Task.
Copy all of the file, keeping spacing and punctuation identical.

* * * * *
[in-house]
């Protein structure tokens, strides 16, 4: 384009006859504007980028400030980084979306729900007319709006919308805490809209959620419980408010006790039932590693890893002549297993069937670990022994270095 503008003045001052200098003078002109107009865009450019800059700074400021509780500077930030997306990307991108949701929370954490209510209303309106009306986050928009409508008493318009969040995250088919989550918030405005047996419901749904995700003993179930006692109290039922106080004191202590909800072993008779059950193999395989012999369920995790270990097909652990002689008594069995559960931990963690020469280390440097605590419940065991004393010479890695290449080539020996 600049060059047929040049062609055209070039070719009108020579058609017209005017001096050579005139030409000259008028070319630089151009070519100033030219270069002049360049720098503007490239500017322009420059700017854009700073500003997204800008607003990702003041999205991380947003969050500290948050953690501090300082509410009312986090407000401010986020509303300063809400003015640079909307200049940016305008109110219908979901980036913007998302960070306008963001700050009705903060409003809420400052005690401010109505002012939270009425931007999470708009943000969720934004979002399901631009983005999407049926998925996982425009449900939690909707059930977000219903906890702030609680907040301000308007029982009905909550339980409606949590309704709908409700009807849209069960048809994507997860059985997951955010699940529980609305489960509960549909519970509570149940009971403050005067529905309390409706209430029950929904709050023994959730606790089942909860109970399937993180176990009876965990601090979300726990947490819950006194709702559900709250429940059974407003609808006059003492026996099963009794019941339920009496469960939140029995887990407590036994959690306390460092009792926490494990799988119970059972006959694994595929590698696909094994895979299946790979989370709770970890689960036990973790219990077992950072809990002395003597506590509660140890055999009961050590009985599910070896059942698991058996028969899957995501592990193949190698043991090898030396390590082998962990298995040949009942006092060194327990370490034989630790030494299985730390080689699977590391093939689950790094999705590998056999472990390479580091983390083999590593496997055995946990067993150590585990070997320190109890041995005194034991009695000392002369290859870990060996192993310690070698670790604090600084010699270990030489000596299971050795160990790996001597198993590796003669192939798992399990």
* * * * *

[in-house]
């Protein structure tokens, strides 16, 4: 384009006859504007980028400030980084979306729900007319709006919308805490809209959620419980408010006790039932590693890893002549297993069937670990022994270095 503008003045001052200098003078002109107009865009450019800059700074400021509780500077930030997306990307991108949701929370954490209510209303309106009306986050928009409508008493318009969040995250088919989550918030405005047996419901749904995700003993179930006692109290039922106080004191202590909800072993008779059950193999395989012999369920995790270990097909652990002689008594069995559960931990963690020469280390440097605590419940065991004393010479890695290449080539020996 600049060059047929040049062609055209070039070719009108020579058609017209005017001096050579005139030409000259008028070319630089151009070519100033030219270069002049360049720098503007490239500017322009420059700017854009700073500003997204800008607003990702003041999205991380947003969050500290948050953690501090300082509410009312986090407000401010986020509303300063809400003015640079909307200049940016305008109110219908979901980036913007998302960070306008963001700050009705903060409003809420400052005690401010109505002012939270009425931007999470708009943000969720934004979002399901631009983005999407049926998925996982425009449900939690909707059930977000219903906890702030609680907040301000308007029982009905909550339980409606949590309704709908409700009807849209069960048809994507997860059985997951955010699940529980609305489960509960549909519970509570149940009971403050005067529905309390409706209430029950929904709050023994959730606790089942909860109970399937993180176990009876965990601090979300726990947490819950006194709702559900709250429940059974407003609808006059003492026996099963009794019941339920009496469960939140029995887990407590036994959690306390460092009792926490494990799988119970059972006959694994595929590698696909094994895979299946790979989370709770970890689960036990973790219990077992950072809990002395003597506590509660140890055999009961050590009985599910070896059942698991058996028969899957995501592990193949190698043991090898030396390590082998962990298995040949009942006092060194327990370490034989630790030494299985730390080689699977590391093939689950790094999705590998056999472990390479580091983390083999590593496997055995946990067993150590585990070997320190109890041995005194034991009695000392002369290859870990060996192993310690070698670790604090600084010699270990030489000596299971050795160990790996001597198993590796003669192939798992399990």